Tisch described himself as “incensed” when he first read the article on the plane ride, and frustrated that the newspaper would not own its mistake: “It’s now out there on the internet. If someone happens to Google The Upside and they’re given the option to read something on The New York Times online, the reference is, flop. Can this impact somebody who might say, ‘why would I see this movie? It probably has already been released, and The Times said it’s a flop.’ But how is that possible, when the movie has never come out?
“I felt badly for everybody involved in the film,” Tisch said. “To have a Pulitzer Prize winning New York Times journalist use that word to describe a movie that a lot of people worked very hard on, from the perspective of a lawyer who was a friend of Harvey Weinstein, who invested in the movie and lost his money not because the movie failed, but because of all the legal entanglements at The Weinstein Company? Don’t call our movie a flop, when it has not even been released.”
All of the finished TWC films that saw release plans upended by the Weinstein scandal, and that includes the Benedict Cumberbatch-Michael Shannon-starrer The Current War which also premiered at 2017 Toronto (it is still looking for distribution), to Hotel Mumbai, a film which Bleecker Street is releasing after a 2018 Toronto premiere last month.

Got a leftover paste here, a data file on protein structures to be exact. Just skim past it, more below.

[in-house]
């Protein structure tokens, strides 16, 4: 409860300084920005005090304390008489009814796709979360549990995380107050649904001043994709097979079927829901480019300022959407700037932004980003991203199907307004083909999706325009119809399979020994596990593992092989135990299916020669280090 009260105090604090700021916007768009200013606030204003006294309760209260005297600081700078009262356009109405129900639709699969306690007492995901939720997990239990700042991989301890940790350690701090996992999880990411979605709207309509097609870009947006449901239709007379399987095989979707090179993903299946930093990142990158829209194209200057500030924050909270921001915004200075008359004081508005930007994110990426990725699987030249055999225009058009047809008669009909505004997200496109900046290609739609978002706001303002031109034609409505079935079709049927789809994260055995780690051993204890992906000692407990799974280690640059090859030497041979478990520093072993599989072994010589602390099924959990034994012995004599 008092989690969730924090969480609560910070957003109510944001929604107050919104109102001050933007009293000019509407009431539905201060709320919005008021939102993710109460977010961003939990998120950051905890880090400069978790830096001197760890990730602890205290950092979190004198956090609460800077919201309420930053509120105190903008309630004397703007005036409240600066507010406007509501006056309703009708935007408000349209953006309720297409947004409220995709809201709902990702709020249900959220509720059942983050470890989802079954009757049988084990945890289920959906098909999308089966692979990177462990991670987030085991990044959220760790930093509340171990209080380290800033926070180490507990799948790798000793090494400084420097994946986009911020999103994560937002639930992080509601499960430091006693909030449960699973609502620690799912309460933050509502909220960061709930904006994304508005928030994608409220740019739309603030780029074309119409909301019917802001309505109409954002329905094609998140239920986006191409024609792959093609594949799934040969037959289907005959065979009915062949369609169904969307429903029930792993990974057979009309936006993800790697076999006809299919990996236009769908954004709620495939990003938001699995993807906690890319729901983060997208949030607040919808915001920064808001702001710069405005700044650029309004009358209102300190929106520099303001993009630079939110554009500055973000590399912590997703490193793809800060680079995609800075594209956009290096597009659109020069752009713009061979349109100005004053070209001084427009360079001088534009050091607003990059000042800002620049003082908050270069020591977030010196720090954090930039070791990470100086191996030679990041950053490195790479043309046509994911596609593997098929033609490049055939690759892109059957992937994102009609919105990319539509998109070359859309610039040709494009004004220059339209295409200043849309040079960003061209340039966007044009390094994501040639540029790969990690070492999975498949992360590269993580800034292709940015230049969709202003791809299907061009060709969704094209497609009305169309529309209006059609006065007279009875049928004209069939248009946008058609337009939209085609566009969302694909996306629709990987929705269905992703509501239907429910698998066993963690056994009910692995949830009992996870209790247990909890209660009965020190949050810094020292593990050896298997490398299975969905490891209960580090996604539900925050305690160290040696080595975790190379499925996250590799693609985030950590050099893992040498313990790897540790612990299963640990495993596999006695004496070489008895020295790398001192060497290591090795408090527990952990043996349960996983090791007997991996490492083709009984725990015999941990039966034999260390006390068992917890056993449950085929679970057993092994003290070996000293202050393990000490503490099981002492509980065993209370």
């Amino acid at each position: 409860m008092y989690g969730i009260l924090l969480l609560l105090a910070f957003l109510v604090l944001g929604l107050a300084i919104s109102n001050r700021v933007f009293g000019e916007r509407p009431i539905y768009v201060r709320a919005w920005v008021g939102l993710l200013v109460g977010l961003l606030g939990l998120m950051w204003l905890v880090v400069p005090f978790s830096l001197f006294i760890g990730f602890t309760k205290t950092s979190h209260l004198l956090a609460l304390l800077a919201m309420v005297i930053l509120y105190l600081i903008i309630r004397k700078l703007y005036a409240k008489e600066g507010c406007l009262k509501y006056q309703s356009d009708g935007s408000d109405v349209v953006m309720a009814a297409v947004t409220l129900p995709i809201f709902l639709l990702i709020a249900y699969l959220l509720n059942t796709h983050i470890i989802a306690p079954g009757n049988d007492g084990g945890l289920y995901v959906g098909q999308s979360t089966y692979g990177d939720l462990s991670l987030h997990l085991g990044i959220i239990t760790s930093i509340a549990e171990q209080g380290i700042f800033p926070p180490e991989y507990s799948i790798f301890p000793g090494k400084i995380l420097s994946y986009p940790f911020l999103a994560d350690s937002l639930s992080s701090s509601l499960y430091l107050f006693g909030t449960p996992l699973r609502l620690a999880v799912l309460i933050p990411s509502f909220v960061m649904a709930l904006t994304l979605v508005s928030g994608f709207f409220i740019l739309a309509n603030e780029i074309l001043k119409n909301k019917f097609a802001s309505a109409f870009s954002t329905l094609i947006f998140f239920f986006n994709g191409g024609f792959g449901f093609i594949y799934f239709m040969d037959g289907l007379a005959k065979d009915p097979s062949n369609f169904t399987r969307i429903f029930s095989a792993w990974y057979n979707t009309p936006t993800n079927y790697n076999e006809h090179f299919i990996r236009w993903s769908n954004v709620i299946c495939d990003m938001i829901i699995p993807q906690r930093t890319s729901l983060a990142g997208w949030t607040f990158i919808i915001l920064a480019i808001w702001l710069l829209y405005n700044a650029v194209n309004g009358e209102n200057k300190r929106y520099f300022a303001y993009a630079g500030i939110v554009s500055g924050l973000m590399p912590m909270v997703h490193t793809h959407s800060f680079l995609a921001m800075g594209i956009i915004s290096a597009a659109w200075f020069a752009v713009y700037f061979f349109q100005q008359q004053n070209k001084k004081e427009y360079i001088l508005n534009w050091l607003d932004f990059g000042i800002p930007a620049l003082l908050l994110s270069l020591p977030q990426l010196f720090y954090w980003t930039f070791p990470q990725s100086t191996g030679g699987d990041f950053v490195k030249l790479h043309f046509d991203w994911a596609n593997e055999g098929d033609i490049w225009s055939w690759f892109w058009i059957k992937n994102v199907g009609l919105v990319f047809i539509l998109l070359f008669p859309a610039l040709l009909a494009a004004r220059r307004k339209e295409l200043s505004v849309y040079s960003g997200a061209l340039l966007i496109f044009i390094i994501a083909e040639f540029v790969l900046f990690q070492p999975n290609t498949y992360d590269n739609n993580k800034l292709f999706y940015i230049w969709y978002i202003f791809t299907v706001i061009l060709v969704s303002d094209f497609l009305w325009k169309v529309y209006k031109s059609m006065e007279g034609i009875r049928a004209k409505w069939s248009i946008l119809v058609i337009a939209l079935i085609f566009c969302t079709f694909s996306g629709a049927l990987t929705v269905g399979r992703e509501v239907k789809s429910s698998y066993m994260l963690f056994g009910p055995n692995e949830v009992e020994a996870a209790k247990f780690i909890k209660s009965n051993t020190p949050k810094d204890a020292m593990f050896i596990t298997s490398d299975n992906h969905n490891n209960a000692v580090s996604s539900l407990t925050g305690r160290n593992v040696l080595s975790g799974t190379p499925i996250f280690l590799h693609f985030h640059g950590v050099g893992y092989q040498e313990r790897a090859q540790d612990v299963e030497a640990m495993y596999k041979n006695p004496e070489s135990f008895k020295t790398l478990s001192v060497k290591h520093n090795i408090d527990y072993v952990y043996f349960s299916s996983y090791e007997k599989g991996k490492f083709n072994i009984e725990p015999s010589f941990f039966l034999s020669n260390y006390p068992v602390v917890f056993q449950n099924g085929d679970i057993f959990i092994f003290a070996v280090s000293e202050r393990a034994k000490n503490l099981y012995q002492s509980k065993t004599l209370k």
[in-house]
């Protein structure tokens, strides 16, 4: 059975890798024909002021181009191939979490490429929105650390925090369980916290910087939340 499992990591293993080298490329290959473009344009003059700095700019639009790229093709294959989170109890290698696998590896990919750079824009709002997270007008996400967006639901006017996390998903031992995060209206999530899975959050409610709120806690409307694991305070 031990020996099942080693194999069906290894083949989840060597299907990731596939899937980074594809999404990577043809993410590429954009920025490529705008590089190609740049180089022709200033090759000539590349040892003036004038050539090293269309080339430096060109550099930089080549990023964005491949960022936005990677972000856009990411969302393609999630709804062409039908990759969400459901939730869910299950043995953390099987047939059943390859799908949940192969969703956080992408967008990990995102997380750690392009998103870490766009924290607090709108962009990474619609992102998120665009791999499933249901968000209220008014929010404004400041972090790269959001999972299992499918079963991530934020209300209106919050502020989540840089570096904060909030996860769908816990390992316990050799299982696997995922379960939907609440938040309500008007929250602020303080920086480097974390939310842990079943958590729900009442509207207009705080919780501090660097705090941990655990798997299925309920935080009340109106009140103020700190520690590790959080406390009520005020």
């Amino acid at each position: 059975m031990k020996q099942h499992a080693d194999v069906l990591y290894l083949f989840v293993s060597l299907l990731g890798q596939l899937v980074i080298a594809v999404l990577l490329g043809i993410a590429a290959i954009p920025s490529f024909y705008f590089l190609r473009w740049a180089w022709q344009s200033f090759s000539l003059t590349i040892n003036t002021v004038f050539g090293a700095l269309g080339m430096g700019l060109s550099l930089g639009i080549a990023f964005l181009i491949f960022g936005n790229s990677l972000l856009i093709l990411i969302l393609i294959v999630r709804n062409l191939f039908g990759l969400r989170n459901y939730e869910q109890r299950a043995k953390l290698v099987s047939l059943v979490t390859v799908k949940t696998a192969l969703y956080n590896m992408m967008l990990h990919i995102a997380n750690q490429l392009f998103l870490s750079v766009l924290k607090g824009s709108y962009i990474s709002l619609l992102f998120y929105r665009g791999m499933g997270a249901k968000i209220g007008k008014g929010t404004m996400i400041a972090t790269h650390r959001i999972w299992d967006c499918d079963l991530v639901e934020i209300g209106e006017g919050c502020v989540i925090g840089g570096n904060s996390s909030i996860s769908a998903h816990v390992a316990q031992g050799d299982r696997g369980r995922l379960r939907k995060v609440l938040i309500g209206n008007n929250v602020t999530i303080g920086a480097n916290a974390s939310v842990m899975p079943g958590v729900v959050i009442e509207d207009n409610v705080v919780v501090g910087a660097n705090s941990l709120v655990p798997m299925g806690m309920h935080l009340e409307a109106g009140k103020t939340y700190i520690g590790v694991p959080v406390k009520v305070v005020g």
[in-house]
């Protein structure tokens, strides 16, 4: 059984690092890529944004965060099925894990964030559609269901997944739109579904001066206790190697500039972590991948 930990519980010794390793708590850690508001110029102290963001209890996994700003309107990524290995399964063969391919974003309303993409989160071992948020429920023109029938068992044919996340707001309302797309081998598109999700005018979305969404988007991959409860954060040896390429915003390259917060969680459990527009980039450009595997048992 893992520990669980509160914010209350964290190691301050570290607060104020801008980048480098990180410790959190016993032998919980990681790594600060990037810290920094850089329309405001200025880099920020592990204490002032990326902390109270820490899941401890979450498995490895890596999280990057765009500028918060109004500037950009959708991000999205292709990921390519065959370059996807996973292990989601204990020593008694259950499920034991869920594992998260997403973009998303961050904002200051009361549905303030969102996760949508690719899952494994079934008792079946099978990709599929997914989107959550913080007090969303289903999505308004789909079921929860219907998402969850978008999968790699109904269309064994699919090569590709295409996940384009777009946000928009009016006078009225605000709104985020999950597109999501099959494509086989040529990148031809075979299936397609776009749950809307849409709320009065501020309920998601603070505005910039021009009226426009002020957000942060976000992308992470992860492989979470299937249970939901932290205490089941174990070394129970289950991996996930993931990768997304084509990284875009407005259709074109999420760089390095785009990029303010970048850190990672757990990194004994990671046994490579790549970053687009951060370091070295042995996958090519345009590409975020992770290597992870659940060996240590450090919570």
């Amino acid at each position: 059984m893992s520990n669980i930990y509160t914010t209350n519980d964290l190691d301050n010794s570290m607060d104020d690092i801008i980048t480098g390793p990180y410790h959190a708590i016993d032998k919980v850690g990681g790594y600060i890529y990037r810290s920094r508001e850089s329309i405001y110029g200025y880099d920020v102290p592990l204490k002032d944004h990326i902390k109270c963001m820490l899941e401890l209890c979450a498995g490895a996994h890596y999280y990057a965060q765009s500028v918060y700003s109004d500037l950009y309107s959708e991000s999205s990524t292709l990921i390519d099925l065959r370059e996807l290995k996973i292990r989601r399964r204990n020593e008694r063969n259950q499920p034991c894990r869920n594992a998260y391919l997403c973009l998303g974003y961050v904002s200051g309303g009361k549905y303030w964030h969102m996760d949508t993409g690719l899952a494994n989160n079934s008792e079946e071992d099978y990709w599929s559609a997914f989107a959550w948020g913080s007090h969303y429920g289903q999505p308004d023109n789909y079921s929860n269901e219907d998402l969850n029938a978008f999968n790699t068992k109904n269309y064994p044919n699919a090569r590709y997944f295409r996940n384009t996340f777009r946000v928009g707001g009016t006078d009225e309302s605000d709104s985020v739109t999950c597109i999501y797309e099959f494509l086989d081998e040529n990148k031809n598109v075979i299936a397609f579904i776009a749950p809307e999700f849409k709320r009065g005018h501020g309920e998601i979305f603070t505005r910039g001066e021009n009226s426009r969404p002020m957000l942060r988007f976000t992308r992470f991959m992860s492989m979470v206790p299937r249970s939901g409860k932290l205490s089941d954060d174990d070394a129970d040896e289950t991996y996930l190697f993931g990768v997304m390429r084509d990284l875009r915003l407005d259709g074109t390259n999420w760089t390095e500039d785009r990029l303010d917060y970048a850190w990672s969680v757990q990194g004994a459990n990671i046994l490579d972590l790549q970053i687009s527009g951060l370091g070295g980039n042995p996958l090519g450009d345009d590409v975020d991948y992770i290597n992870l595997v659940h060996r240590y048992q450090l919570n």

Tisch and Black said they believed firmly that The Upside was poised to live up to its title financially after it first premiered in Canada a year ago (it got a 55% rating on rottentomatoes.com based on a small sampling of 11 critics who reviewed that cut at 2017 Toronto). The producers haven’t changed their opinion of the film’s prospects now, telling Deadline that the current cut is tighter and sharper, and adding that stars Hart, Cranston and Kidman plan to promote it.
“The Toronto screening was a huge success at Roy Thompson Theater, and then we tested it right after at Lincoln Center and it got 96%, and Harvey was boasting to everybody at Lincoln Center that it was the highest rating of any Weinstein movie ever,” Black said. “The movie is a total audience pleaser and I think it’s going to be a big fat hit, actually. So to read it’s a flop was infuriating and for the guy’s boss to say we’re not going to print a retraction, that’s who I am angriest with. We are the producers of this film; STX paid a lot of money, and Lantern paid a lot to get The Weinstein Company and one of the reasons was that they are excited by this movie. Kevin Hart loves it, and so do Bryan Cranston and Nicole Kidman and Neil Burger. We all worked very hard to make a really good movie. It’s just wrong they wouldn’t print a retraction or a correction.”
Attempts to get comment were unavailing.